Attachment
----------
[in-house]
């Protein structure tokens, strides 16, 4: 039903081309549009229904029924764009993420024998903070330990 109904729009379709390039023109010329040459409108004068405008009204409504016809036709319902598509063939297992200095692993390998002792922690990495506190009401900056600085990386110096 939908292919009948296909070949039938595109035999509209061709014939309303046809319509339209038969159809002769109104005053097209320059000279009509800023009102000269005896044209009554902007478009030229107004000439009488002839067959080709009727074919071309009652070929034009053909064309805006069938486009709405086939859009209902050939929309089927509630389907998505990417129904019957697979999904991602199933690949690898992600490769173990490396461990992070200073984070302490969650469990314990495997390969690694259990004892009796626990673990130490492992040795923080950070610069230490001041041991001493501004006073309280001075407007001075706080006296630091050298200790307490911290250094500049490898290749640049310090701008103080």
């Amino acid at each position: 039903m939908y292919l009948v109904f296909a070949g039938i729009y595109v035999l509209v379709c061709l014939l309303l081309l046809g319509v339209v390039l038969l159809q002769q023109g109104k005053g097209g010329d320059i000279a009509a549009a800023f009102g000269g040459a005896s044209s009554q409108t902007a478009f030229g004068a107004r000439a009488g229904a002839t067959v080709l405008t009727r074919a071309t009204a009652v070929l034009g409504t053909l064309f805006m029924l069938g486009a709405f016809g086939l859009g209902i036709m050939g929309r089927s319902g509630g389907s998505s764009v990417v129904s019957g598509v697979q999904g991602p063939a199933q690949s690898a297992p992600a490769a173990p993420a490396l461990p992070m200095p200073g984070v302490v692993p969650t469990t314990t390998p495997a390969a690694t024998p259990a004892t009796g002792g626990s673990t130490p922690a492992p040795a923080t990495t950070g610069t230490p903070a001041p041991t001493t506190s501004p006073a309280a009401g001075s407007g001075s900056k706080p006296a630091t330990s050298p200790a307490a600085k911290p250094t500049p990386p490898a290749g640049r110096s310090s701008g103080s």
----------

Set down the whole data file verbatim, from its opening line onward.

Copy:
[in-house]
């Protein structure tokens, strides 16, 4: 039903081309549009229904029924764009993420024998903070330990 109904729009379709390039023109010329040459409108004068405008009204409504016809036709319902598509063939297992200095692993390998002792922690990495506190009401900056600085990386110096 939908292919009948296909070949039938595109035999509209061709014939309303046809319509339209038969159809002769109104005053097209320059000279009509800023009102000269005896044209009554902007478009030229107004000439009488002839067959080709009727074919071309009652070929034009053909064309805006069938486009709405086939859009209902050939929309089927509630389907998505990417129904019957697979999904991602199933690949690898992600490769173990490396461990992070200073984070302490969650469990314990495997390969690694259990004892009796626990673990130490492992040795923080950070610069230490001041041991001493501004006073309280001075407007001075706080006296630091050298200790307490911290250094500049490898290749640049310090701008103080």
């Amino acid at each position: 039903m939908y292919l009948v109904f296909a070949g039938i729009y595109v035999l509209v379709c061709l014939l309303l081309l046809g319509v339209v390039l038969l159809q002769q023109g109104k005053g097209g010329d320059i000279a009509a549009a800023f009102g000269g040459a005896s044209s009554q409108t902007a478009f030229g004068a107004r000439a009488g229904a002839t067959v080709l405008t009727r074919a071309t009204a009652v070929l034009g409504t053909l064309f805006m029924l069938g486009a709405f016809g086939l859009g209902i036709m050939g929309r089927s319902g509630g389907s998505s764009v990417v129904s019957g598509v697979q999904g991602p063939a199933q690949s690898a297992p992600a490769a173990p993420a490396l461990p992070m200095p200073g984070v302490v692993p969650t469990t314990t390998p495997a390969a690694t024998p259990a004892t009796g002792g626990s673990t130490p922690a492992p040795a923080t990495t950070g610069t230490p903070a001041p041991t001493t506190s501004p006073a309280a009401g001075s407007g001075s900056k706080p006296a630091t330990s050298p200790a307490a600085k911290p250094t500049p990386p490898a290749g640049r110096s310090s701008g103080s």